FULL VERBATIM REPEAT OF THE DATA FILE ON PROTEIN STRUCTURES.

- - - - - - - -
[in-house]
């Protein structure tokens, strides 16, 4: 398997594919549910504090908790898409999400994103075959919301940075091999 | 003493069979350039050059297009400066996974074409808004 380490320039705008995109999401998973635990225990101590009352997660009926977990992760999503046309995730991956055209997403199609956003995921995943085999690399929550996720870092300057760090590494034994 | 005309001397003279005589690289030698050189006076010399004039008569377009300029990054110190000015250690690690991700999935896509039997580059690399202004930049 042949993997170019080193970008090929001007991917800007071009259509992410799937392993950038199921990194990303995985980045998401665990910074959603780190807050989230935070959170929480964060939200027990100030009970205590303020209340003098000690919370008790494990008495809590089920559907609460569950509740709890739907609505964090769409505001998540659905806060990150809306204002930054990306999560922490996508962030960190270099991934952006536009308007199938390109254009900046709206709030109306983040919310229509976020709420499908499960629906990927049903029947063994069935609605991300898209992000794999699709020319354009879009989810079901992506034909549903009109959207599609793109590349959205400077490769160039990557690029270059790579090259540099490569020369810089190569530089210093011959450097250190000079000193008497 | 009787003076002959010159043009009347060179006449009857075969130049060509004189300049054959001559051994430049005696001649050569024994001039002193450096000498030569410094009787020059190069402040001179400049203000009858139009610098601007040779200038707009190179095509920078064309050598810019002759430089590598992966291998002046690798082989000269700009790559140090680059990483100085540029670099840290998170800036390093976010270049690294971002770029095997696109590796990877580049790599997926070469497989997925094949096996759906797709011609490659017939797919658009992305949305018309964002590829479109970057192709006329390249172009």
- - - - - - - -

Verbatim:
[in-house]
């Protein structure tokens, strides 16, 4: 398997594919549910504090908790898409999400994103075959919301940075091999 | 003493069979350039050059297009400066996974074409808004 380490320039705008995109999401998973635990225990101590009352997660009926977990992760999503046309995730991956055209997403199609956003995921995943085999690399929550996720870092300057760090590494034994 | 005309001397003279005589690289030698050189006076010399004039008569377009300029990054110190000015250690690690991700999935896509039997580059690399202004930049 042949993997170019080193970008090929001007991917800007071009259509992410799937392993950038199921990194990303995985980045998401665990910074959603780190807050989230935070959170929480964060939200027990100030009970205590303020209340003098000690919370008790494990008495809590089920559907609460569950509740709890739907609505964090769409505001998540659905806060990150809306204002930054990306999560922490996508962030960190270099991934952006536009308007199938390109254009900046709206709030109306983040919310229509976020709420499908499960629906990927049903029947063994069935609605991300898209992000794999699709020319354009879009989810079901992506034909549903009109959207599609793109590349959205400077490769160039990557690029270059790579090259540099490569020369810089190569530089210093011959450097250190000079000193008497 | 009787003076002959010159043009009347060179006449009857075969130049060509004189300049054959001559051994430049005696001649050569024994001039002193450096000498030569410094009787020059190069402040001179400049203000009858139009610098601007040779200038707009190179095509920078064309050598810019002759430089590598992966291998002046690798082989000269700009790559140090680059990483100085540029670099840290998170800036390093976010270049690294971002770029095997696109590796990877580049790599997926070469497989997925094949096996759906797709011609490659017939797919658009992305949305018309964002590829479109970057192709006329390249172009």